May 28, 2017

FoodLense: The Star of Thanksgiving Dinner

Traditional foods are a large part of Thanksgiving celebrations, which includes turkey, stuffing, gravy, sweet potatoes, cornbread, mashed potatoes, and cranberry sauce. But making a delicious turkey remains central to the tradition. Here is one recipe to add taste to your Thanksgiving dinner table.

Posted on 11/26/14
By Dr. Patricia Whisnant | Via RainCrowRanch
(Photo by Annie, Creative Commons License)

(Photo by Annie, Creative Commons License)

I’m a grown woman with children of my own and yet, I still feel like a six year old during the holidays. At that age, waking up on Thanksgiving morning, smelling the turkey that’s already cooking away in the oven, there is only one thing to do: TURN ON THE PARADE! Fast forward almost 20 years. (20 years?! Stop.) Things haven’t changed much except that I now have a mini person to enjoy the parade with me, and a better appreciation for what it means to be thankful on Thanksgiving.

 

Food Lense1I consider myself very blessed to have so many things for which to be thankful! My husband, my children, our health, our families, and very important on this holiday: family recipes to make my own home smell like the Thanksgiving deliciousness I remember.

 

On Cody Whisnant’s side of the family and mine, there’s no shortage of those little yellowing handwritten index cards that have been passed down through the generations. They all come from a simpler time when pinches, dashes, and a-little-bit-of’s were neatly scribbled in cursive throughout the recipe because they knew what tasted right not the exact measurements. I find family recipes to be among the most valuable of heirlooms. As long as they survive, you can sit right there in your great-aunt or great-grandmother’s Thanksgiving kitchen every year. Now that’s something to be thankful for!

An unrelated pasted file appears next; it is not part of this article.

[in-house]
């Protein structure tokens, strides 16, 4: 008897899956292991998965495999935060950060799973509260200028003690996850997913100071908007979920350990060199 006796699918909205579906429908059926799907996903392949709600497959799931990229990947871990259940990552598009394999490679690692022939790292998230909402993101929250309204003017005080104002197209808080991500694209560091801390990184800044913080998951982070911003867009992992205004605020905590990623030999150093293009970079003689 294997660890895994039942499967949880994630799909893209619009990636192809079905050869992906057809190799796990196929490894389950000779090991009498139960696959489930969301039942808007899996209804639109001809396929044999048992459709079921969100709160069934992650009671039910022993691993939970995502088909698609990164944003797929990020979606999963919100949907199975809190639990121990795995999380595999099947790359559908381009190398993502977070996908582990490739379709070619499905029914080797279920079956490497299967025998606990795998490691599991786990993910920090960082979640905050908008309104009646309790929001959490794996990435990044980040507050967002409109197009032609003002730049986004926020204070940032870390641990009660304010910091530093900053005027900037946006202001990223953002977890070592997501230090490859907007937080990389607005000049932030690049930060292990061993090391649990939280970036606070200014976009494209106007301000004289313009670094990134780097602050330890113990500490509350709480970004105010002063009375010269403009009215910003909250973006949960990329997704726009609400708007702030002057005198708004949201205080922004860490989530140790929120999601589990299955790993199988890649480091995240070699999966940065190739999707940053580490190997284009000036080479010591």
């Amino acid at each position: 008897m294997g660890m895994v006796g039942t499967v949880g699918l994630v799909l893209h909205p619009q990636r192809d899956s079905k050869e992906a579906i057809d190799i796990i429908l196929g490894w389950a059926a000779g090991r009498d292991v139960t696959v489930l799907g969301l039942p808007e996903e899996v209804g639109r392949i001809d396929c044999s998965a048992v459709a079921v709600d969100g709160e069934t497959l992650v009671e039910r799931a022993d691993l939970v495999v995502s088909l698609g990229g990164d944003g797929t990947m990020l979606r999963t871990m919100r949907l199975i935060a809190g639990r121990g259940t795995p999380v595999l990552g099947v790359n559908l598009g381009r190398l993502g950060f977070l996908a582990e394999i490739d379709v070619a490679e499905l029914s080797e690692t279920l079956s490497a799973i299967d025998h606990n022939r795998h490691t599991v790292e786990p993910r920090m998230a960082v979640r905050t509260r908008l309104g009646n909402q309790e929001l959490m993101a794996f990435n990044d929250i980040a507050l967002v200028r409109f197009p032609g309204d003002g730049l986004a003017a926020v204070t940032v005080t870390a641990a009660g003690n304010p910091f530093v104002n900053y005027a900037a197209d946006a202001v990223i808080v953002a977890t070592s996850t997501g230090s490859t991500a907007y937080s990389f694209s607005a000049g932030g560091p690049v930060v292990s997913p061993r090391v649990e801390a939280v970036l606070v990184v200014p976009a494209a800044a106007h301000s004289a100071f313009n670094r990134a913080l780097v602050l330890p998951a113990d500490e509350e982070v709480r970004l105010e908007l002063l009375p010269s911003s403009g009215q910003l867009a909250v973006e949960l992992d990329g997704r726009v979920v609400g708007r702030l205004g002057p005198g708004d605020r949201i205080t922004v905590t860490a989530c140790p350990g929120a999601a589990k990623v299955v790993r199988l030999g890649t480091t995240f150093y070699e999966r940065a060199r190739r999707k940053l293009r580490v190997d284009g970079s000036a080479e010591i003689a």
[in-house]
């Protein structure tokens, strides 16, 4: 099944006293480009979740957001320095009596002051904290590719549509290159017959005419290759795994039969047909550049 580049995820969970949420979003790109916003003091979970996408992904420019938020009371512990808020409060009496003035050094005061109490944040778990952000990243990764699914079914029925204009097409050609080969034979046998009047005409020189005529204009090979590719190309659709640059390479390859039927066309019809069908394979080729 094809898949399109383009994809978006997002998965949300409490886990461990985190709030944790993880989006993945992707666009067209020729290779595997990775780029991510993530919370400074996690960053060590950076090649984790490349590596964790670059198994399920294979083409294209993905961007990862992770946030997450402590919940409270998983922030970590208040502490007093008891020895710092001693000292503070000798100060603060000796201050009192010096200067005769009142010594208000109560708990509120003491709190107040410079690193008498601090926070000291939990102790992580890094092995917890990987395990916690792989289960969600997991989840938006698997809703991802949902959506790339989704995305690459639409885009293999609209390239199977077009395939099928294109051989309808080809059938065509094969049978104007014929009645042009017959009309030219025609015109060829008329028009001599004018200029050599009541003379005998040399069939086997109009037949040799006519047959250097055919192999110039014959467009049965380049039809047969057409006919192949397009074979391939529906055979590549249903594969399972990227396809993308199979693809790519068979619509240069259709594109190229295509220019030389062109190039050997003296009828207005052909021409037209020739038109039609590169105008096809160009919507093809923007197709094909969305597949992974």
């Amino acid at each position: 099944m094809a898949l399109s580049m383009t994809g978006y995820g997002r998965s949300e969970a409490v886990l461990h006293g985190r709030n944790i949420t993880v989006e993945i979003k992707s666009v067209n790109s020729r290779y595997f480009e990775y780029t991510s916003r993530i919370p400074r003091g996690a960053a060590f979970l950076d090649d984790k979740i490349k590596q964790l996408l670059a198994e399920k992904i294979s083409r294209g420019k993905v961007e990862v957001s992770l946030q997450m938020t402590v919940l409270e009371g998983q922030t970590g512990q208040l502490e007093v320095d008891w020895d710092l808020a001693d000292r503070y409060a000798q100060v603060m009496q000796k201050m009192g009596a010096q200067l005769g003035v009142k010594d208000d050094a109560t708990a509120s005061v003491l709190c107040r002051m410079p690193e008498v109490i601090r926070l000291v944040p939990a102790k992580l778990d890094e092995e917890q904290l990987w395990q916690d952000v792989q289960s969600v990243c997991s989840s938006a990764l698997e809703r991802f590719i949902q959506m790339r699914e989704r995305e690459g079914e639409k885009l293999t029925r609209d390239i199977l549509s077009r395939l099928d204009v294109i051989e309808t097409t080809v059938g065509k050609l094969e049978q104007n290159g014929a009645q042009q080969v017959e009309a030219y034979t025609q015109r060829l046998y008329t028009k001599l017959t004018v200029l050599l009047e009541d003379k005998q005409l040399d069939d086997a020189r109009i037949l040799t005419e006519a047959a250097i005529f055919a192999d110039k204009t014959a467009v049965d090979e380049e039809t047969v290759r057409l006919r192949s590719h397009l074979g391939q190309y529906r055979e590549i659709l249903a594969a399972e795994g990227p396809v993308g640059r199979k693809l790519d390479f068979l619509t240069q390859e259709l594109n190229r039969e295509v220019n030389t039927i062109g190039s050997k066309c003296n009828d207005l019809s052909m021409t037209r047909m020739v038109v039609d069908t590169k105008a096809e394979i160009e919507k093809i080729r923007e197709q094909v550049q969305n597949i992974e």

Drawing tips and recipes from Thanksgiving generations past, you get to make it your own. This means I’m not going to grab a turkey out of the yard or use quite as much lard, but that I get to make a few healthier choices!

 

The star of our Thanksgiving meal is our pasture raised turkey. With no antibiotics or hormones, I can feel good about feeding this to my family while not having to sacrifice flavor!

 

Time to turn on that parade, Christmas music, (or BOTH if you’re anything like me) and get to cookin’!

 

(Photo via RainCrowRanch)

(Photo via RainCrowRanch)

 

Herb Butter Roast Turkey Recipe

Ingredients:

1 Rain Crow Ranch Pasture Raised Turkey

1 Stick Butter

½ Lemon, Juice and Zest

1 Onion

2 Cloves Garlic

2 Cups Turkey or Chicken Stock

Thyme

Salt and Pepper
1. Remove all contents inside the bird.

2. Wash with cold water and pat dry.

(Photo via RainCrowRanch)

(Photo via RainCrowRanch)

 

3. Preheat oven to 450 degrees.

4. Place turkey in a roasting pan with rack or with tin foil coils to lift the bird off the bottom of the pan. (Could I find my roasting rack? No. I could not. Hence, the coiled tin foil.)

(Photo via RainCrowRanch)

(Photo via RainCrowRanch)

 

5. Carefully separate the skin from the breast meat. Salt and pepper the inside of the turkey generously.

6. Place quartered onion, garlic cloves, and bunch of thyme inside the turkey.

7. Mix softened butter, lemon juice and zest, and about 3 Tbsp. of thyme together. Rub between breast meat and skin and all over the surface of the outside of the turkey.

 

(Photo via RainCrowRanch)

(Photo via RainCrowRanch)

 

8. Pour 2 cups of turkey or chicken stock into the bottom of the pan and loosely tent with foil.

9. Turn the oven temperature down to 375 degrees.

10. Place turkey in the oven approximately 15 minutes per pound basting every 45 minutes. Remove the foil for the last hour or so to brown.

11. Turkey is ready when a meat thermometer inserted into the thickest meat where the thigh attaches to the body reaches 165 degrees. If not 165 degrees, continue to cook 10 minutes at a time until 165 degrees.

12. Remove from the oven and loosely tent.

13. Let rest 30 minutes before carving.

(Photo via RainCrowRanch)

(Photo via RainCrowRanch)

 

Enjoy! And enjoy the next day! Yum!

 

Dr. Patricia Whisnant owns the processing plant, Fruitland American Meat, LLC, located in Jackson, Missouri which is  certified for high animal welfare and processes multi-species.

This article first appeared at the RainCrowRanch. Click here to go to the original. 

 


Filled under: Culture, FoodLense

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